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[dvd-discuss] Re: On State Sovereign Immunity and Senate Bill 2031, Leahy's "IP"Protection Restoration Act
- To: patents(at)aful.org, dvd-discuss(at)cyber.law.harvard.edu, C-FIT_Community(at)realmeasures.dyndns.org, C-FIT_Release_Community(at)realmeasures.dyndns.org
- Subject: [dvd-discuss] Re: On State Sovereign Immunity and Senate Bill 2031, Leahy's "IP"Protection Restoration Act
- From: Seth Johnson <seth.johnson(at)realmeasures.dyndns.org>
- Date: Wed, 03 Apr 2002 09:22:30 -0500
- Cc: fairuse-discuss(at)mrbrklyn.com, rms(at)gnu.org, jason(at)openinformatics.com, DMCA-Discuss(at)lists.microshaft.org
- Organization: Real Measures
- References: <2BC17ECD-22B5-11D6-88CB-003065F24232@gmu.edu> <3CAA17DA.C7FF4EF7@RealMeasures.dyndns.org>
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Bernard Lang wrote:
> This seems far too long and complex.
> Can you summarise briefly the issue ?
1) Two giant constituency categories who naturally ought to
have at heart many of the same concerns that the "online
activist/technology politics" communities have, are in the
position of selling out their explicitly recognized power to
resist both Federal and International initiatives in these
areas. Namely, the States and their Universities.
2) Leahy's "Intellectual Property Protection Restoration
Act" is an Act that, to all appearances, may very well have
been instigated by a content industry partisan listening in
on the Berkman Institute's DVD-discuss list, on which it was
recently observed that certain Supreme Court cases had
affirmed that the States have sovereignty such that they
would be immune from charges of "intellectual property"
infringement from the Federal level. A State can very well,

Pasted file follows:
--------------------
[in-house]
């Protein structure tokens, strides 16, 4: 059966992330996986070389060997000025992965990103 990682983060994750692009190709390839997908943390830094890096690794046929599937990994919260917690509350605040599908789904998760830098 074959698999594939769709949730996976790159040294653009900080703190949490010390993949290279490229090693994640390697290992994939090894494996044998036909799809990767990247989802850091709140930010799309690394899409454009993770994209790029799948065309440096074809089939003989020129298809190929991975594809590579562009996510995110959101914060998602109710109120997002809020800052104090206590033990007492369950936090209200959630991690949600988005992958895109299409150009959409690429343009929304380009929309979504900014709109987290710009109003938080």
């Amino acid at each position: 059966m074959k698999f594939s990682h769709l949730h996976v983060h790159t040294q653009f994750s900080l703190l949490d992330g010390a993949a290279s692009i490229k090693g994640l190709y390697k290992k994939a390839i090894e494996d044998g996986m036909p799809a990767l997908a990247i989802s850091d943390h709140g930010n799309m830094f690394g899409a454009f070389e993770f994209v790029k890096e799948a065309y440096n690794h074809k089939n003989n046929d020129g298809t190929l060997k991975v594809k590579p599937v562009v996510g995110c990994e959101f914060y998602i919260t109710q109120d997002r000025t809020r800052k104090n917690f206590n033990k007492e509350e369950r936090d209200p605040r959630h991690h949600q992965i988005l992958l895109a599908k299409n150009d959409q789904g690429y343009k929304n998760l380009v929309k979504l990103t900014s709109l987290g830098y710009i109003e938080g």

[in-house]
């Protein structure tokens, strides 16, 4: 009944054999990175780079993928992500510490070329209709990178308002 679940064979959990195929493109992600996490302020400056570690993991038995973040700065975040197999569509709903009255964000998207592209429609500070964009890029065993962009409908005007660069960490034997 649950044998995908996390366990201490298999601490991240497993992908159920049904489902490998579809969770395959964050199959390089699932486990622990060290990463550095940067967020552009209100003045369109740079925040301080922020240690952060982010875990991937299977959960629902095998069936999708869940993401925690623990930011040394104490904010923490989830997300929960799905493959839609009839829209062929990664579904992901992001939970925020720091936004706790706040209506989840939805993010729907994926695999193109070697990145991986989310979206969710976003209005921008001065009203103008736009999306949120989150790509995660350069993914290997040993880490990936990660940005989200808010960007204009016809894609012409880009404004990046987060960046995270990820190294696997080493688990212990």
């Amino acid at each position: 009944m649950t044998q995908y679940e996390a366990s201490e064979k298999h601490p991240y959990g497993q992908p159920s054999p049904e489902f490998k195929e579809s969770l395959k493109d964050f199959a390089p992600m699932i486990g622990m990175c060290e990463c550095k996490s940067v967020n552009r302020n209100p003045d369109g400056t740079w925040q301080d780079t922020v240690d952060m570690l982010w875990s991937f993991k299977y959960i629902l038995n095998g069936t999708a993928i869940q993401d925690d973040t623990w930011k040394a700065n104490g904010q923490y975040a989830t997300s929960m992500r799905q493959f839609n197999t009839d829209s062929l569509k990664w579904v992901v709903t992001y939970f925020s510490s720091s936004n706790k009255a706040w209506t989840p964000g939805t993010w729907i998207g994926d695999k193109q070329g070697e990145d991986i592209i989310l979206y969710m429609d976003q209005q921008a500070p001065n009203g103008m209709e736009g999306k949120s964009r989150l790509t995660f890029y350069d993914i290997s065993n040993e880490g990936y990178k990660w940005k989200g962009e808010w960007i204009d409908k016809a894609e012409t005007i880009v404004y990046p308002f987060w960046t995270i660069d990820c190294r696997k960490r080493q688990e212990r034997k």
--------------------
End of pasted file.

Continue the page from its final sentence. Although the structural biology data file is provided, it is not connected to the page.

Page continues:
if it chooses, grant broad freedoms to its Universities in
the use of copyrighted and other materials. The Act
surfaced scant weeks after the idea was broached on the
3) Bayh-Dole is the Act that signals the moment the
Universities in America went from "intellectual property" to
Intellectual Property. It not only undermined the
Universities' mission of fostering the advancement of
knowledge for humanity, but it also created a group of
people with a vested interest in the idea that they should
be able to sell the fruits of their research, despite the
fact that it is Federally funded and traditionally in the
public domain as a result -- the Universities and their
"Technology Transfer Officers." Bayh-Dole authorized
Universities to enter into enormously lucrative private
contracts with big-time "IP" stakeholders such as
pharmaceuticals and software companies, in which those
companies could obtain ownership of the fruits of the
PILCH Hartmut wrote:
> I wonder whether this battle is worth taking sides.
> It is like the battle between large companies and "small inventor"
> associations: a nul sum game making the patent system unpopular with the
> one or other side, where both of the sides use a lot of selfish lobbying
> arguments not worth supporting, and in either victory creates
> opportunities for those who want to create a counter-weight to the patent
4) I think you're exactly right -- from a certain
perspective. That is, from a legislative standpoint, where
everything rises or falls on the terms committed to paper by
legislators, it can often appear to be a "nul sum game."
But from the standpoint of community organizing, building
constituencies makes all the difference. A few enlightened
University Officers, or even "Technology Transfer Officers"
can go miles towards reversing the bribe that's at work
here. Even if Leahy's Bill goes through, it's important to
organize constituencies rather than simply craft
legislation; and in this case the key is to register outrage
ragarding the idea of selling out the States' "birthright,"
so to speak, and to keep reference to Bayh-Dole alive. One
aim, might be, for instance, to repeal Bayh-Dole -- which
entails much incremental work, of course.